Bangladesh's plans to tackle the Rohingya refugee crisis have been stalled until the new year with repatriation and relocation programmes only likely to be revisited following year-end general elections, a top Bangladeshi official said yesterday.
Abul Kalam, Bangladesh's refugee relief and repatriation commissioner, told Reuters "a new course of action" needed to be adopted on repatriation that took into account refugees' key demands.
More than 720,000 Rohingya fled a sweeping army crackdown in Myanmar's Rakhine state in 2017, according to UN agencies. The crackdown was launched in response to insurgent Rohingya attacks on security forces.
In late October, Bangladesh and Myanmar agreed to begin to repatriate hundreds of thousands of Rohingya refugees who fled, but the plan has been opposed by the Rohingya refugees in Bangladesh and the UN refugee agency and aid groups, who fear for the safety of Rohingya in Myanmar.
The repatriation of the first batch of 2,200 refugees was to begin officially on November 15, but it stalled amid protests at the refugee camps. None of those on the list agreed to return if their demands for justice, citizenship and the ability to go back to their original villages and lands were not met.
"I don't think anyone's agreeing to go back without these," said Kalam, who last week called on the international community to pressure Myanmar to accept certain "logical and acceptable" demands in order for any repatriation to take place.
Myanmar does not consider the Rohingya a native ethnic group and calls them "Bengalis", suggesting they belong in Bangladesh. It has agreed to take the Rohingya back and said they would need to accept the National Verification Card, which it says would allow Rohingya to apply for citizenship. The Rohingya reject the card, saying it brands them foreigners.
Kalam said he believed Myanmar needed to propose a "clearer path" to citizenship for the Rohingya if any returns were to take place, adding he would raise the matter at the next bilateral meeting on repatriation, likely to take place next month.
Myanmar government spokesman Zaw Htay was not reachable for comment yesterday.
With Bangladesh now set to go to the polls on December 30, any decision either to repatriate people, or relocate refugees from the crowded camps to Bangladesh's Bhasan Char island will not proceed until 2019, Kalam said.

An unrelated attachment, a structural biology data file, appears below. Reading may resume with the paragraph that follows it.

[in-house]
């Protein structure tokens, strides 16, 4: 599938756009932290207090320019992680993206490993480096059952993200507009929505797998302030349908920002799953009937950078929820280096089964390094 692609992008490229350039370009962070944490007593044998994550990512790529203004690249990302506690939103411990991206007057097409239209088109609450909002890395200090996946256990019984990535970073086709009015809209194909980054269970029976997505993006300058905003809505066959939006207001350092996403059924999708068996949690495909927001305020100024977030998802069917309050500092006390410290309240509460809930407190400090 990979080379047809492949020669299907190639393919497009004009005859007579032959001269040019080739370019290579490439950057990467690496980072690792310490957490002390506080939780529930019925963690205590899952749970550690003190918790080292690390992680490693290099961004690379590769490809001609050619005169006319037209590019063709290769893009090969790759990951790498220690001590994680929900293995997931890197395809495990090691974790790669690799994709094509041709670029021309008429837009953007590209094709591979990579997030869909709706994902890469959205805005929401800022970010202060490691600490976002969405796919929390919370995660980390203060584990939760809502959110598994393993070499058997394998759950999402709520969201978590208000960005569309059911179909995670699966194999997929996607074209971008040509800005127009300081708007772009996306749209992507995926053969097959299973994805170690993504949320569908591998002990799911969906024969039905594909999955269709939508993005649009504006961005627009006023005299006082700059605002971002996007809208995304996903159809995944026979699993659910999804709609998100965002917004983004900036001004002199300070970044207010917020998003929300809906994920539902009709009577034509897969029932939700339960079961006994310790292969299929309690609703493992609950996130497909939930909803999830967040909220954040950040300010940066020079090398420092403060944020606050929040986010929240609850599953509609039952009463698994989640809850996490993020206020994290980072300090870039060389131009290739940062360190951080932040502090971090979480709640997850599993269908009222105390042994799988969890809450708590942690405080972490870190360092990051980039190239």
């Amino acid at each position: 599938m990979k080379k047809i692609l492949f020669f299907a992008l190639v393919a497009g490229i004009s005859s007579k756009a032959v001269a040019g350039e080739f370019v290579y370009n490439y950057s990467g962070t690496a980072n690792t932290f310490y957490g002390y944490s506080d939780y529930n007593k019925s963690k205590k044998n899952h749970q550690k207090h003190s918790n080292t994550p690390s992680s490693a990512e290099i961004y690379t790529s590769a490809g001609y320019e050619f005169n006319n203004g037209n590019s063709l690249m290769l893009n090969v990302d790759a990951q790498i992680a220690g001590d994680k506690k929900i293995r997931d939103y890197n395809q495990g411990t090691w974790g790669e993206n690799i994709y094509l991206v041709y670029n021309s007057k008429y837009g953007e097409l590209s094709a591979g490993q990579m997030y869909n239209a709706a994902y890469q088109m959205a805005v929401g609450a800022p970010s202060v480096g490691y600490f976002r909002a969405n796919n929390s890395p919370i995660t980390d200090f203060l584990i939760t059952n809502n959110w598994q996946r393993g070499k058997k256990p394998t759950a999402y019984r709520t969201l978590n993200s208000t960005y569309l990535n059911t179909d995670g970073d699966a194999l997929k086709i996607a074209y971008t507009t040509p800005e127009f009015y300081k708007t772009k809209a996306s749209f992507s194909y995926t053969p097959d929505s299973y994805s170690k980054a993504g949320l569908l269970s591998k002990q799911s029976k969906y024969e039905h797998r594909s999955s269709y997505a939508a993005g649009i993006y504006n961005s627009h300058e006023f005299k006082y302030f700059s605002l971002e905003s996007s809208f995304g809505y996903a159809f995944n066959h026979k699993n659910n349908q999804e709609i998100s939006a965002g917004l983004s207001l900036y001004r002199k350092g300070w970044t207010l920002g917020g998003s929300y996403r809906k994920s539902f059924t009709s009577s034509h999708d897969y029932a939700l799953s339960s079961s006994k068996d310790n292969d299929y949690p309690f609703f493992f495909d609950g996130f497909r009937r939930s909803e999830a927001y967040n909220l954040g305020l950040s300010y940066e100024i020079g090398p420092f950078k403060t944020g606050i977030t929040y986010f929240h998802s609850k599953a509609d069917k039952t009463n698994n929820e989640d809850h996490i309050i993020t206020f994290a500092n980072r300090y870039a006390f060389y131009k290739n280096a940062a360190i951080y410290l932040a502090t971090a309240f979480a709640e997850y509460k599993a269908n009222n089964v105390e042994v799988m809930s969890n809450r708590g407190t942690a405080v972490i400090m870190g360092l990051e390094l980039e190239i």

"Elections are coming up now, so the government will only finalise a future course of action after the elections," said Kalam, adding that Bangladesh remained ready to repatriate refugees if any volunteered to return.
Bangladesh has vowed not to force anyone to return.
Kalam said construction work on alternative housing on Bhasan Char was "nearly complete." He said he was hopeful some refugees would agree to move, given the island's "livelihood opportunities" such as fishing and farming. Aid agencies express caution as the island is prone to flooding.
MYANMAR COPS INJURE 4
Myanmar police shot and injured four Rohingyas yesterday, after detaining two men accused of smuggling people out of a camp for displaced people in western Rakhine state, a witness and police told Reuters.
Some 20 police entered Ah Nauk Ye camp, about 15 km (9 miles) east of the state capital Sittwe in the morning, apprehending the two men accused of owning a boat used in an attempt to smuggle 106 Rohingya out of the country on Friday.
The rickety vessel, which carried 25 children among its passengers, had been bound for Malaysia when authorities stopped it south of Yangon, detaining those on board. The incident, and similar recent boat departures, have raised fears of a fresh wave of dangerous voyages after a 2015 regional crackdown on people smugglers.
Maung Maung Aye, a 27-year-old Rohingya from the camp who witnessed the shooting, told Reuters four people were injured in the incident, with two of them in serious condition.
"People from the camp went out to look and police shot at people," he told Reuters by phone.
Police said the Rohingya surrounded them with swords and threw stones at them, injuring some officers.
"I heard that Bengali from the camp tried to grab the arrested people back from the police and police had to fire warning shots. I heard some Bengali got injured. I don't know the details," said police inspector Than Htay from a nearby police station.
Maung Maung Aye disputed that version of events. He said the Rohingya did not attack the police or try to grab the arrested men. He said police fired at residents and not into the sky.
Myanmar government spokesman Zaw Htay did not answer calls seeking comment.